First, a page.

Anna was a let down in that she was set up and sold to me as being smarter than the average girl in her village: articulate, knowledgeable – knowing that she could want more for herself. But ultimately, she was as clueless as any other from her social class. It took her a considerable amount of time to come to the realisation that love can not change someone. It takes more. And she was no match for Elizabeth’s intellect, beauty or schemes from the very start.
When the depravity and torture becomes too hard to ignore, Anna realises that Elizabeth has no redemptive qualities whatsoever. She is truly and utterly debased, self-centred and self knowing. She is happy being a collection of wants and met needs. Happy in herself, Elizabeth hides the worst but not all of herself, until Anna is snared in the tangled web of attraction, attention, and satiety.
Elizabeth was cunning and conniving. I enjoyed her immensely. She was real and unhinged. Adept always at hiding her many faces, she is the consummate lady and formidable strategist. Always one step ahead of those around her – delaying conception, ensnaring Anna, manipulating her peers. She utilised the talents at her disposal and made a way for herself in the world. She is hedonistic and damaged.
I found that Blood Countess, rifts on a number of themes particularly women: the duality of women, Madonna and whore and the limited opportunities offered to them. This was a tale about power, social class and ultimately the role of men and women.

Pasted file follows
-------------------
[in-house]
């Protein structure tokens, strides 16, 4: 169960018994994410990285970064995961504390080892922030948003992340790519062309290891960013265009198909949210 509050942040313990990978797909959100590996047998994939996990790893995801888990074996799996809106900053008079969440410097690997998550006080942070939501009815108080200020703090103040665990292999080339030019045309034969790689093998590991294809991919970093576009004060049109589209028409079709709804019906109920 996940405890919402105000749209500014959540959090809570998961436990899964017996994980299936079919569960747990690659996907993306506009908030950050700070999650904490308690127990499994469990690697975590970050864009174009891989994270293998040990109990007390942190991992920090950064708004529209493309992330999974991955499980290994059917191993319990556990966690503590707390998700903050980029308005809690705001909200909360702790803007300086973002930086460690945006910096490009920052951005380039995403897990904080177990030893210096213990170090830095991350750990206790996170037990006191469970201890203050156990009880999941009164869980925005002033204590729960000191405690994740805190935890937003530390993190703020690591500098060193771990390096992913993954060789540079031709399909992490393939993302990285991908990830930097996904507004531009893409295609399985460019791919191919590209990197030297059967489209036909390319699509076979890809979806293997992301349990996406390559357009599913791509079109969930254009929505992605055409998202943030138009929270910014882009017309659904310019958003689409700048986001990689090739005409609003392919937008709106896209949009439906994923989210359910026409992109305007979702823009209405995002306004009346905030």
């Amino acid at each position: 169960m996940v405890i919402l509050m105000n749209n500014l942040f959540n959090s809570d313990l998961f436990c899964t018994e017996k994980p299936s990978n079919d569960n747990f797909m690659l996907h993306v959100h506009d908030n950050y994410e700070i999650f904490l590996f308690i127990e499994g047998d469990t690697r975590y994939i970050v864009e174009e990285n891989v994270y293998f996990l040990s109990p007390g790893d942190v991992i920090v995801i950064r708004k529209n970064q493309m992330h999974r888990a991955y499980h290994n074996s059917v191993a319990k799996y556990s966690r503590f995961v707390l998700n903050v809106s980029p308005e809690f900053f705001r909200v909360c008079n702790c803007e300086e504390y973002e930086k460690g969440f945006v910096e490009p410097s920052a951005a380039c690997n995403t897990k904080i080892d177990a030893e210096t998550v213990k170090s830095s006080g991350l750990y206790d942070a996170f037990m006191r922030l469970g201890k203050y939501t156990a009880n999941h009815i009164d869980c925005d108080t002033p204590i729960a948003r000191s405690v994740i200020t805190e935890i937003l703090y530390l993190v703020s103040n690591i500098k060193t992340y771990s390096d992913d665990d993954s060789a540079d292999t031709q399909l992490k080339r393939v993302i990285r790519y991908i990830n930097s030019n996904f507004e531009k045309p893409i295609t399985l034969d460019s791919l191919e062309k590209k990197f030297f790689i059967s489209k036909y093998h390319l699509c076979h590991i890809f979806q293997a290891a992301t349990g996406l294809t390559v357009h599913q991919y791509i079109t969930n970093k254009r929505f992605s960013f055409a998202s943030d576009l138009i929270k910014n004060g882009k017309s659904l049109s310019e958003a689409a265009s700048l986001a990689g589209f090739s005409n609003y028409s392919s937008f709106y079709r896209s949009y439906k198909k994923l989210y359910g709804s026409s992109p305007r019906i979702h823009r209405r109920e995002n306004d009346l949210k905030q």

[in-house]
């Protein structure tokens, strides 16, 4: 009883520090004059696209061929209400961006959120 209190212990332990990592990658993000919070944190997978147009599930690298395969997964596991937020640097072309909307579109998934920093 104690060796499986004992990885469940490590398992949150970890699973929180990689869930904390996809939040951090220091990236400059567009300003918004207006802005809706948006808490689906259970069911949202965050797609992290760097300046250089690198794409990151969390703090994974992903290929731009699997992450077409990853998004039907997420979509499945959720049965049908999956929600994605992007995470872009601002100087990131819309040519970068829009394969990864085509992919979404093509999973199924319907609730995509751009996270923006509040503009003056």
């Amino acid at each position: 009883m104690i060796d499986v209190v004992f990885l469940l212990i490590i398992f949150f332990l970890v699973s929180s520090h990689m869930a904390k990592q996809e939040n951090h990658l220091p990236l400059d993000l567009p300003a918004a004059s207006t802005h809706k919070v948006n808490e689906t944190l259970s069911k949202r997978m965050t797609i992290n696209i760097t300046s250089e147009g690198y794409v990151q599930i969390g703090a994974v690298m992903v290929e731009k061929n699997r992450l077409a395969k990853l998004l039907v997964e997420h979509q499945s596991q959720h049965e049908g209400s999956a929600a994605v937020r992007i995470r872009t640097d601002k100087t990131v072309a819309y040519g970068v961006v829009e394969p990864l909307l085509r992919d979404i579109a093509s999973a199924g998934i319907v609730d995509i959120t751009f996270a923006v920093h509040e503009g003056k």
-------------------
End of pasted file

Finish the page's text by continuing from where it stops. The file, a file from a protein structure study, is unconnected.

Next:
Elizabeth’s husband Ferenc was one dimensional in that he was the bad guy until Elizabeth revealed him to be a man of his time – no better or worse than others in this period. The reader like Anna were fed the subterfuge that his loutish demeanor contributed, in fact drove Elizabeth’s worst instincts.
Peter, Anna’s devoted friend and would be suitor is referenced little in this book and truly I wonder what was the appeal of Anna, that he spurned all other eligible girls and was always available to be her rescuer .
Men in this book were authoritarian, driven by avarice and violent. They are nonentities in relation to the women and manipulated by Elizabeth.
It reveals the chilling depth that one will go for love or even obligation; how we can enable and justify bad behaviour. She is less Anna the Cunning and more Anna the overwhelmed, out of her depth. It’s only when the mounting body count becomes too much to sidestep and it becomes untenably personal, that Anna allows her conscience to come to the forefront and turn into action.
I expected sinister, suspense and creepy and didn’t get it, instead, I got seduction, excess and multiple deaths. Yet that’s no bad thing. It was likable, an acceptable read.
At times I felt it was trying to out gore or horrify me but it never managed to take me there, to the place where I lived and breathed Elizabeth and prayed for her uncertain future. Ultimately I was waiting and watching for a resolution, a voyeur rather than a participant.
In summary, I liked it for the most part and only thought towards the end it lost its way slightly by tying up the majority of loose ends and leaving a few outstanding for a sequel.
My thanks to NetGalley, ABRAMS Kids and Amulet Books for an ARC of this book in exchange for a candid review.
3 Stars – liked it